One country that has seen big relative increases in HIV is Turkey. The 2956 cases reported last year represent a 5.5-fold increase over diagnoses in 2010 and a 62% increase in one year. Because Turkey is a populous country (75 million), this still represents a low rate of infection (one per 37,000 head of population per year, less than a third of the UK’s rate), but Turkey may be a country whose HIV epidemic is worth watching.
In the EU, Latvia and Estonia had the highest rates. While Estonia’s formely explosive needle-driven epidemic continues to shrink, new HIV cases have increased by 43% since 2010 in Latvia. Notably, Latvia has been till very recently the only WHO Europe country whose national HIV treatment guidelines still recommended treatment should not start till CD4 counts had fallen below 200 cells/mm3.
Western European countries that saw increases in recent years include Malta, where the new HIV diagnosis figures leaped by more than 50% last year and have risen more than fourfold since 2010, though the absolute number of people with HIV in this small island country is still low, at about 300 people in total.
Another country that has seen significant increases since 2010 is Ireland, with a 47% increase relative to 2010 and a 43% increase from 2014 to 2015 – again, mostly in gay men.
The UK still reported by far the largest number of new cases of HIV of any country in western Europe to ECDC – 6078 reported to ECDC last year, way ahead of France, with the second highest number at 3943. However, the annual diagnosis figure has fallen since 2005, as we reported last September, including for the first time a tiny (1%) decrease in diagnoses in gay men. The diagnosis rate per head of population, one per 10,638 people, was second only to Luxembourg’s in western Europe in 2014, but in 2015 was overtaken by Portugal, Ireland and Malta.
One needs to be cautious about saying HIV cases have fallen in specific countries because there is such variation in the number of delayed reports sent to ECDC. However, since 2010 there have been significant falls in HIV diagnoses, exceeding the falls seen in the UK, in France, Spain and Italy.
In France there appears to have been a significant drop of 30% in diagnoses notified between 2014 and 2015, and a 40% drop in gay men. Fewer than 1000 HIV cases were reported in French gay men last year, a third as many as in the UK. In contrast reported diagnoses have risen by 36% in Germany since 2010 (33% in gay men) and this country reported nearly as many new HIV cases as France last year.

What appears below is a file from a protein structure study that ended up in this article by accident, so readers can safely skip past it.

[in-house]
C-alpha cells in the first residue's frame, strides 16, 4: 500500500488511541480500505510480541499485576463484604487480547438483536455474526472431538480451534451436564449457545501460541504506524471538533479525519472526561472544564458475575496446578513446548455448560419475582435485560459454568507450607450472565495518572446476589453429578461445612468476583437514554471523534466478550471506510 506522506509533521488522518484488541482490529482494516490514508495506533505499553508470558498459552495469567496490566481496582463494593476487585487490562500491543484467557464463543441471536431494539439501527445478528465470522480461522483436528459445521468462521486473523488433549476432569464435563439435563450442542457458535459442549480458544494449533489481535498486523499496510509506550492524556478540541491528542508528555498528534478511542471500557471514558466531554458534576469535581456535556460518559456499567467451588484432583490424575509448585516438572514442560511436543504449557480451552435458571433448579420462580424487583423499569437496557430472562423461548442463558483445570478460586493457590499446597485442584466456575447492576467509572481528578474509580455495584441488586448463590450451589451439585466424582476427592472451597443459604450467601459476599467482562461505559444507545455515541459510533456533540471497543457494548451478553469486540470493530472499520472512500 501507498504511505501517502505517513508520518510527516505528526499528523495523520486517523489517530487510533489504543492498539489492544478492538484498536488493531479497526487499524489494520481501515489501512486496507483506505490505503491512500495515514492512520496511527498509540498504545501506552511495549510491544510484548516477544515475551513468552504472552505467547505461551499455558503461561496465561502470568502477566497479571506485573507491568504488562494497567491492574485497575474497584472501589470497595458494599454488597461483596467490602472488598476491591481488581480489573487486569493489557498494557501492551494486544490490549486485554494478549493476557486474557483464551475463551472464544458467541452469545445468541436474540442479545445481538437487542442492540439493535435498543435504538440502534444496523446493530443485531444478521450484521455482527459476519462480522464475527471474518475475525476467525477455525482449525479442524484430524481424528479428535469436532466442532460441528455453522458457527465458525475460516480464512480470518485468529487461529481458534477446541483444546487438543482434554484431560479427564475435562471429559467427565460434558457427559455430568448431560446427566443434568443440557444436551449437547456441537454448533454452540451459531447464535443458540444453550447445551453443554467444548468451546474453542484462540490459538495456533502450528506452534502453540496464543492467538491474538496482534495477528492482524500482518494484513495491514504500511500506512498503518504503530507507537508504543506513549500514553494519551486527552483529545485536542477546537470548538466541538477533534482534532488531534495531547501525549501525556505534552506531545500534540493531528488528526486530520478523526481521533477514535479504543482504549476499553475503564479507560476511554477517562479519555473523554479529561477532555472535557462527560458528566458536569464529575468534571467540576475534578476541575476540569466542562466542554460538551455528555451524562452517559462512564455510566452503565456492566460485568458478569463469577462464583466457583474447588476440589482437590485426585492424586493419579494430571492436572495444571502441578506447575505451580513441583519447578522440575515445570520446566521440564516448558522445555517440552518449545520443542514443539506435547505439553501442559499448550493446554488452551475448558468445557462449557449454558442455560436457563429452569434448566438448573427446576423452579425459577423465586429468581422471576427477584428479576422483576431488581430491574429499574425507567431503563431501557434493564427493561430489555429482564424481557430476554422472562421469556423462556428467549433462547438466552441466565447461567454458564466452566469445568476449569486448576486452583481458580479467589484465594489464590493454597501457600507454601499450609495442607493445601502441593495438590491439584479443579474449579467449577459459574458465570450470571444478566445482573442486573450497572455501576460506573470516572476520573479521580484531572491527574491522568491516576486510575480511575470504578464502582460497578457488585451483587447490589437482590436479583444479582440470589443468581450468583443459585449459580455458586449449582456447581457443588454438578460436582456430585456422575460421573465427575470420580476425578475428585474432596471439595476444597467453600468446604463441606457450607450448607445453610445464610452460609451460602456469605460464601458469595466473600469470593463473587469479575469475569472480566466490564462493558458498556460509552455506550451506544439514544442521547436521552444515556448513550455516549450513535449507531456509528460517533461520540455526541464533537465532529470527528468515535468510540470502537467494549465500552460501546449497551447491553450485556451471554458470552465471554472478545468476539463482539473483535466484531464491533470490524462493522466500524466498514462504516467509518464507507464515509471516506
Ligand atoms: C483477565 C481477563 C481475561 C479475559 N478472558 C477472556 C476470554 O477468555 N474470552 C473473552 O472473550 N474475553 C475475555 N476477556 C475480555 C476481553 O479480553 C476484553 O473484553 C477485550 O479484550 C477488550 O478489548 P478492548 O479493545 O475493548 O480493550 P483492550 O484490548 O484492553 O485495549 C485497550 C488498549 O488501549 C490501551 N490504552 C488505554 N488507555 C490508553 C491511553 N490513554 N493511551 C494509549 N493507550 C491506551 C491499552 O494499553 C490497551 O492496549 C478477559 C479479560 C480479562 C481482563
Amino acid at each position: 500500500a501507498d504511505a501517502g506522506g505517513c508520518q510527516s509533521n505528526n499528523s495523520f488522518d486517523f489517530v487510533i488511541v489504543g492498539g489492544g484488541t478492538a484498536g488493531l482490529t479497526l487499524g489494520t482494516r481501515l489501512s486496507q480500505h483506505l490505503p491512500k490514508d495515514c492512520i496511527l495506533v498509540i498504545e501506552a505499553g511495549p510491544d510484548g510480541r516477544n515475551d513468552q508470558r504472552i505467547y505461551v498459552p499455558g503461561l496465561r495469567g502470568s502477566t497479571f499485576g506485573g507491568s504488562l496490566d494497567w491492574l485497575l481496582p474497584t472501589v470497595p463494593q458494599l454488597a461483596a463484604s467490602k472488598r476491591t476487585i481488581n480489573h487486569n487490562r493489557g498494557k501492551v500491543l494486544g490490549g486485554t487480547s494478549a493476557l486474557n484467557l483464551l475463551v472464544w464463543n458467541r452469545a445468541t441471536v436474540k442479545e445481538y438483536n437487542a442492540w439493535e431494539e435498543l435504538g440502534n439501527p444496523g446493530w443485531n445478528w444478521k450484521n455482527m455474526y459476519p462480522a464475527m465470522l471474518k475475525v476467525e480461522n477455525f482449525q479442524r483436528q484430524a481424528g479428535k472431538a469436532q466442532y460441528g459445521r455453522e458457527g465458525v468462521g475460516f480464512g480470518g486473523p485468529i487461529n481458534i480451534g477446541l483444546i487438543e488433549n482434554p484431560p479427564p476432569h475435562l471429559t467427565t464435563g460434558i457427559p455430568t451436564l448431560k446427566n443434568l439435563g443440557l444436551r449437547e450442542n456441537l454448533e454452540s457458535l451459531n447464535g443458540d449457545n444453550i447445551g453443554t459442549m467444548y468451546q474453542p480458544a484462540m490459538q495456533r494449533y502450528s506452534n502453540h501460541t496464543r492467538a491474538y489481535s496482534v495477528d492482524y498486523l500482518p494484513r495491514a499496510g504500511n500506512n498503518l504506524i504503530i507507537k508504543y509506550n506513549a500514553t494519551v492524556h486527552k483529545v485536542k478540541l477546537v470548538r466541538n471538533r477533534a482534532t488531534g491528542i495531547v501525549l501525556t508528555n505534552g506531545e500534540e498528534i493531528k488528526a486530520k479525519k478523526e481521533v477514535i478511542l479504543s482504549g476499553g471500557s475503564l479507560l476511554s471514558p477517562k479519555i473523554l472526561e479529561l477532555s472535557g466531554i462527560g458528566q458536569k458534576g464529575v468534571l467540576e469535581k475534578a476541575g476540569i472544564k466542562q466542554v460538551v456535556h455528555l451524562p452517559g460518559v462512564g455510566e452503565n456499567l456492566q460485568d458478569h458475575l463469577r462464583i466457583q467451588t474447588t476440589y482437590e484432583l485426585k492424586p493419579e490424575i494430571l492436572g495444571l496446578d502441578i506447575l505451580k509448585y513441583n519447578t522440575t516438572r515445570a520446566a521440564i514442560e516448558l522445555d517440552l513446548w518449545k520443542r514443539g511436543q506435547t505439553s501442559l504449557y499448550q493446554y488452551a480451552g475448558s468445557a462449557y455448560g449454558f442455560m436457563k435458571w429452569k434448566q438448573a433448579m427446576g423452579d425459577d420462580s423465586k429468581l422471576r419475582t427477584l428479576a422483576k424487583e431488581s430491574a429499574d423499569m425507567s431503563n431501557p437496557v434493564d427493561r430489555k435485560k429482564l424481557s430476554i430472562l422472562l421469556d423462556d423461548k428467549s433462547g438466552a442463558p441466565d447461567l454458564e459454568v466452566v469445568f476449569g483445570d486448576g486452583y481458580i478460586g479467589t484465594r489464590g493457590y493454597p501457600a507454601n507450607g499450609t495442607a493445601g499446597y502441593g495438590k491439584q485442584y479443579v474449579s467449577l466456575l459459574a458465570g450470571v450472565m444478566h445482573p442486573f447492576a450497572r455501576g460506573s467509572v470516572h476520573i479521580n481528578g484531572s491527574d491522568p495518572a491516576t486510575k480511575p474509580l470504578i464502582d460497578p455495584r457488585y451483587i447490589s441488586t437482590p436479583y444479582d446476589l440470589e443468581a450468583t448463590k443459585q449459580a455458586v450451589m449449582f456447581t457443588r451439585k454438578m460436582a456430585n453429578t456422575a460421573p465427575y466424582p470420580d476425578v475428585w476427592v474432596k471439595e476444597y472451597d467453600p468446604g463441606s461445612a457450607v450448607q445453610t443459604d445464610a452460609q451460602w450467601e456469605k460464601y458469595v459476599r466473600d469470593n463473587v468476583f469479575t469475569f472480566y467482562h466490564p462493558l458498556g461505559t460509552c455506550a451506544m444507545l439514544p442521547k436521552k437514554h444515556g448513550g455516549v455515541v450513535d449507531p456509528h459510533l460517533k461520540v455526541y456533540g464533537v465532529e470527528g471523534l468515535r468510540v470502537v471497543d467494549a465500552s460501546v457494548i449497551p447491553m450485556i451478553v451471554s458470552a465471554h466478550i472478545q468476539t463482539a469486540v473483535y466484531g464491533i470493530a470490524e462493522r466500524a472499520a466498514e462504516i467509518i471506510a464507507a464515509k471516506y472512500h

MIGRANTS, LATE DIAGNOSES, AND AIDS
Over a quarter (27%) of new diagnoses in the WHO Europe region were in people not born in the country where they were diagnosed. While two-thirds of this 27% represent people from outside Europe, primarily high-prevalence countries, infections in migrants from outside Europe fell by 29% in the last ten years while infections in intra-European migrants increased by 59%.
Nearly half of all new diagnoses (48%) were in people with CD4 counts below 350 cells/mm3. The proportion of these late diagnoses was 55% in heterosexuals and 37% in gay men. It was also 64% in those over 50 years old. Over a quarter (28%) were diagnosed with CD4 counts below 200 cells/mm3, and 12% had an AIDS-related condition at diagnosis.
Regarding diagnoses of AIDS (in both newly-diagnosed people and the already diagnosed), there were 14,579 reported in the WHO European region last year. Diagnosis of any AIDS-related condition was extremely rare in central and western Europe – only one person per half a million head of population in central Europe, and one person per quarter million in western Europe. In contrast one person per 10,000 head of population had an AIDS diagnosis in eastern Europe, including Russia. This means that AIDS diagnoses in eastern Europe were more common than HIV diagnoses in all western European countries bar Ireland, Luxembourg and Malta.
INTERPRETING THE FIGURES
ECDC’s figures always need to be interpreted with caution. Russia, with its huge preponderance of HIV cases, reports a much more limited and more irregular set of figures to ECDC than most other countries. The efficiency of HIV surveillance and the proportion of late reports vary widely from one country to another.
The proportion of people diagnosed also varies widely. If testing rates increase in a country, then it may look as if new infections are increasing when they are not. Some countries, including large western European ones like the UK and Germany, do not collect centralised, verifiable figures for HIV tests. In those that do, testing rates vary hugely. In Kosovo, for instance, just three HIV cases were reported last year – but that is probably because only 1312 tests were conducted, representing 0.07% of the population. In contrast, Russia performed over 28 million tests – meaning it tested more than 20% of its adult population. Generally, HIV testing rates are higher in eastern Europe than they are in central and western Europe. This tends to mean that higher testing rates compensate for lower reporting rates.
It is in central European countries like Poland (0.62% of the adult population tested) and Serbia (0.71%) that low rates of testing imply low rates of diagnosis – meaning that there may be considerably more people with HIV in these countries than appears to be the case.